Step 5: Ongoing User Authentication
When the user wants to log into their account, the user only needs to capture a new selfie. Because a complete face map was captured at enrollment, the user just needs to take a fresh selfie (one close up and one a little further away). A new face map is then compared to the original 3D face map captured during enrollment and a match/no match decision is made. This authentication process takes just seconds to complete.
The Advantages of Biometric Authentication
Biometric authentication enables online businesses to reliably authenticate users for regular logins, high-risk transactions and for a variety of emerging use cases. And most importantly, it helps nullify the risk of ATO since it does not rely on a username and password, which could have easily been stolen.
Biometric, face-based authentication has a number of inherent advantages over the traditional methods of authentication:
How certain are you that the person behind the account set-up and login is who they claim to be? Many of the traditional methods of authentication (e.g, KBA, SMS-based 2FA) don’t really provide much identity assurance. Thanks to large-scale data breaches and identity theft, businesses can’t trust that someone is who they claim to be, even if they have their mailing address or possess the correct Social Security number.
Face-based biometric authentication is not only far more convenient for consumers than traditional methods of online verification, but it is also much more secure. The biometric data cannot be hacked or duplicated. The data can be kept on the device, rather than on a server or in the cloud, and can remain secure even if the device is stolen. Just as important, facial biometrics offers a simple one-step solution to the problem of remembering a vast array of PIN codes and passwords.
Ease of Use
Given our collective obsession with our smartphones, it’s not surprising that face-based biometrics are becoming the most popular method of authentication thanks in large part to Apple’s Face ID. Face ID is now the sole means of biometric authentication on Apple’s iPhones, and it looks like the company will stick with this system for the foreseeable future. All of Apple’s new mobile devices have abandoned Touch ID fingerprint authentication in favor of Face ID, an infrared, 3D face recognition system.
Biometric authentication also offer superior fraud detection because it relies on biometric data that is unique to an individual. Face-based biometrics offers the added benefit of requiring the user to capture a picture of themselves which has a chilling effect on fraudsters who generally prefer not to share their own likeness with the company they’re looking to defraud.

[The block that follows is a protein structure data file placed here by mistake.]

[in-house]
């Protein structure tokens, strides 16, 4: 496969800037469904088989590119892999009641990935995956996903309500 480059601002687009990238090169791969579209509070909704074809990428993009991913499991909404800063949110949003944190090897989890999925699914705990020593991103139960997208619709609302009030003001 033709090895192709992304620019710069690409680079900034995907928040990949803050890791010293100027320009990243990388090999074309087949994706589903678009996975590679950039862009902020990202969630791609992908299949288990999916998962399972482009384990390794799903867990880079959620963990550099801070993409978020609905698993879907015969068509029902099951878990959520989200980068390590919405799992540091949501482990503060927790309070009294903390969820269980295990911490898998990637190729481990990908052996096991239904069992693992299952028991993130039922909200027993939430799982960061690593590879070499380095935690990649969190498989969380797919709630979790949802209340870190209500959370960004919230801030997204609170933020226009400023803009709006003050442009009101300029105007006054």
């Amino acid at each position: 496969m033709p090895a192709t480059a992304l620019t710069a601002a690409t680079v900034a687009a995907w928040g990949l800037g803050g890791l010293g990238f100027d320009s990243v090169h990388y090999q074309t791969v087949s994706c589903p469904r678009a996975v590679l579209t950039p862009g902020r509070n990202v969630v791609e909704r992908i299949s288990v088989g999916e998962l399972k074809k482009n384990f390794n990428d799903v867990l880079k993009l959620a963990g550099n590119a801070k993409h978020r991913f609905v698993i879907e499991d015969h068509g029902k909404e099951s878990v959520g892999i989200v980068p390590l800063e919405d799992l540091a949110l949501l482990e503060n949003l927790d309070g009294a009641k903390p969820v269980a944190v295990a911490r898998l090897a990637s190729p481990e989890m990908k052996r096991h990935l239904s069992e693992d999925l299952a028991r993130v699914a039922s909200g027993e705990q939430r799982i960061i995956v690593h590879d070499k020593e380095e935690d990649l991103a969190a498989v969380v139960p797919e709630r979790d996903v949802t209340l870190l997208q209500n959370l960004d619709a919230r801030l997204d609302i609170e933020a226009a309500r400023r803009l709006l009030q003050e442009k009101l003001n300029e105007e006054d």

Companies that are adopting biometric authentication — and their numbers are growing — are providing stronger authentication and helping make security invisible to their customers, resulting in higher conversion rates, higher rates of fraud detection and higher customer satisfaction.
“By 2023, identity corroboration hubs will displace existing authentication platforms in over 50% of large and global enterprises.” – Gartner
Emerging Use Cases of Biometric Authentication
By adopting biometric authentication, organizations can realize new benefits and capitalize on new use cases that go well authenticating users for suspicious logins.
- Secondary authentication: Instead of (or in addition to) using username and password, organizations can use the selfie as a second authentication factor.
- Authorize high-risk actions: Authenticates users prior to high-value transactions like wire transfers, online purchases or bill pay. By requiring a selfie, financial institutions and their online customers can rest assured that the request is legitimate and has been authorized.
- Unlock doors: An end-user has made a car rental reservation, and the customer is requesting an authentication to unlock the car.
- Self check-in: The end-user can use his or her face for self check-in at hotels or to check in for a flight, eliminating the need to wait in long lines.
- Update user credentials: Every use case in which authentication is required — logins, forgot/reset passwords, update user credentials, etc.
- Continuous Security: Regular authentication requested from the end user, for instance to ensure no account takeover happened.
- E-learning: Universities, e-learning providers and proctoring services often need a reliable solution to assure a student who wants to take an exam is really the individual who is expected to attend to that test. The end user is requested to authenticate before and even during the exam.
The Death of Passwords?
It has been clear for a while now that passwords no longer provide the user experience or security needed for consumers today. With every new data breach reported, more of our login credentials are seeping into the dark web, where they can be purchased by cybercriminals for the purposes of identity theft and account takeover.
At the same time, more and more consumers are using their mobile devices to create new online accounts and accessing those accounts and online services on the go. Given these parallel trends, it’s not surprising that biometrics is slowly starting to take the place of traditional passwords and PINs, with Apple’s Face ID paving the way. Facial recognition technology from Apple and Samsung is prompting other manufacturers to include this biometric technology in their devices. Estimates by Counterpoint Research suggest that more than one billion smartphones will have some form of a face unlock solution in 2020.
While we may be a few years away from killing the password, we’re starting to see the increased adoption of face-based authentication as a dominant way of opening our mobile devices. With biometric authentication, consumers can have greater trust that their online accounts are protected against account takeover and online fraud.
At the same time, modern businesses can better protect their ecosystems from bots, malware and cybercriminals. Businesses can also ensure that their users have been vetted and that high-risk transactions (e.g., password resets, wire transfers, etc.) have built-in safeguards.
As more of our important interactions move online, establishing trust digitally has become critical. Jumio is pioneering selfie-based authentication to allow businesses to leverage biometric user data captured during enrolment and re-verify that data in the future. With our new selfie-based authentication, users are not required to repeat the identity proofing process again — they just take a quick selfie — and as the digital chain of trust grows, so does the security level.
The role of biometric authentication is expanding because it provides higher levels of identity assurance, improves the customer experience and conversion rates, and better protects online accounts from identity theft and account takeover.